I'm not sure why the itemized deduction each year doesn't make more sense than the standard deduction. Housing is cheap here so my mortgage interest isn't as high as most people's would be. My property taxes aren't too awfully bad, although they did go up with the new house. We don't have kids. We don't have a lot of medical bills, and that has gotten even lower with my new job because my healthcare is free there. One place we fail is tracking what we spend on teaching supplies for my wife, but that is probably less than $1,000 a year. When I go through the tax software each year, it's generally just a bunch of No, No, No, No, No, No...


bepnewt wrote:

I'm not sure why the itemized deduction each year doesn't make more sense than the standard deduction.

Short answer - because the Trump administration almost doubled the standard deduction for tax year 2018 in the same tax bill that handed billions out to the rich.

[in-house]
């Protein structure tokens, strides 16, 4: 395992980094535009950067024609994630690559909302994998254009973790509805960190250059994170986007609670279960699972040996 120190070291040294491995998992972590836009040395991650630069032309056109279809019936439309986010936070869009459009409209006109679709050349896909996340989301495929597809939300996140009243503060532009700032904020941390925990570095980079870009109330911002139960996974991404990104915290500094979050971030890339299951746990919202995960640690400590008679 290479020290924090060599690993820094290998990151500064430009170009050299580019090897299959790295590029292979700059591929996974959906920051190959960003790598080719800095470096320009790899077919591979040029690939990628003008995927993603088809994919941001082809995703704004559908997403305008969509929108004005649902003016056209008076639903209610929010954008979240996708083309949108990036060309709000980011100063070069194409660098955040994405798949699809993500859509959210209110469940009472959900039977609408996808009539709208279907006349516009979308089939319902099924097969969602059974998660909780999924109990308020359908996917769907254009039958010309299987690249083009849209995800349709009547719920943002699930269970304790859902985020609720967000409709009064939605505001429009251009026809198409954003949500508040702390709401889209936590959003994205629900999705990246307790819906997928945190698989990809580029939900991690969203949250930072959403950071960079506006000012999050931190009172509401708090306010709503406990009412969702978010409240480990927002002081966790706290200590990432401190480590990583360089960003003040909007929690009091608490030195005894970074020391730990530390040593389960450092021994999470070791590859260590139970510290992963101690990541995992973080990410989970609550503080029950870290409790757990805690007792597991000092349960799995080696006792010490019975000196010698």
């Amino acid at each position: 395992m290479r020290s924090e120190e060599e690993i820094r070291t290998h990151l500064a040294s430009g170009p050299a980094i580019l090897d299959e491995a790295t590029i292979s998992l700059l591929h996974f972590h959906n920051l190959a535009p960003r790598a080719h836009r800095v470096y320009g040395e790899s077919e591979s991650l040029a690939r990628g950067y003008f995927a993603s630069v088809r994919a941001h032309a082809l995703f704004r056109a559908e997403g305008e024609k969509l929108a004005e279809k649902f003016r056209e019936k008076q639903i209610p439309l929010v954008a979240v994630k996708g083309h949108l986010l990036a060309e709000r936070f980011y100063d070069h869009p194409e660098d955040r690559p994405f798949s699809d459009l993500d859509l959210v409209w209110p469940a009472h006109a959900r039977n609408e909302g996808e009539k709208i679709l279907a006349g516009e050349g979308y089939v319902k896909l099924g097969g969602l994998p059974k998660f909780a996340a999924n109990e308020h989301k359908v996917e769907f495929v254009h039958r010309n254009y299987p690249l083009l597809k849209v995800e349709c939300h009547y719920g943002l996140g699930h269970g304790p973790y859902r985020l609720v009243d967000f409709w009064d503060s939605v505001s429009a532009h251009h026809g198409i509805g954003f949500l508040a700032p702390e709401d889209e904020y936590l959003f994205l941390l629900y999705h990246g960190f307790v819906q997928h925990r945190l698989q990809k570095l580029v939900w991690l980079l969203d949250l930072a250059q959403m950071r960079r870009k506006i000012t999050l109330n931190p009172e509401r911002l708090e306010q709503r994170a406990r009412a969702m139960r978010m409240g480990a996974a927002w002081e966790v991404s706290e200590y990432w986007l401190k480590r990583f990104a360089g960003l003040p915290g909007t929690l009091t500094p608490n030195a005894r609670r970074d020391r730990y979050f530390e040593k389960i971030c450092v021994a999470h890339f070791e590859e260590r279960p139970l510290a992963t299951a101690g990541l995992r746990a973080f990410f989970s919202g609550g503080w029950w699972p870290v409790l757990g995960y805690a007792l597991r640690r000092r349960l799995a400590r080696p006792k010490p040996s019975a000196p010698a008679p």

Prior to that, itemizing due to mortgage interest for a normal sized home made sense.

First and foremost, how’s your emergency fund? You should have at least 3-6 months of expenses saved up before you even think about paying off debt or investing. After that I would pay down most of the loan and maybe invest a couple thousand.

Not a financial expert btw but I got burned in the last recession when we ran through our savings after a baby and then I got promptly laid off.

Here is what the conventional wisdom is when you have extra cash:

If you don't have an emergency fund, build that first (at least 2-3 months expenses)
Next pay off high interest debt like credit cards
Next invest in tax free investments (401k, 529, etc)
Next max out your Roth IRA if you are younger
Next pay off medium interest debt (your 5% loan falls into this category)
Next max out your Roth IRA if you are older
Next invest in general index funds
Never pay off low interest debt unless you just want to be debt free (0-3% stuff)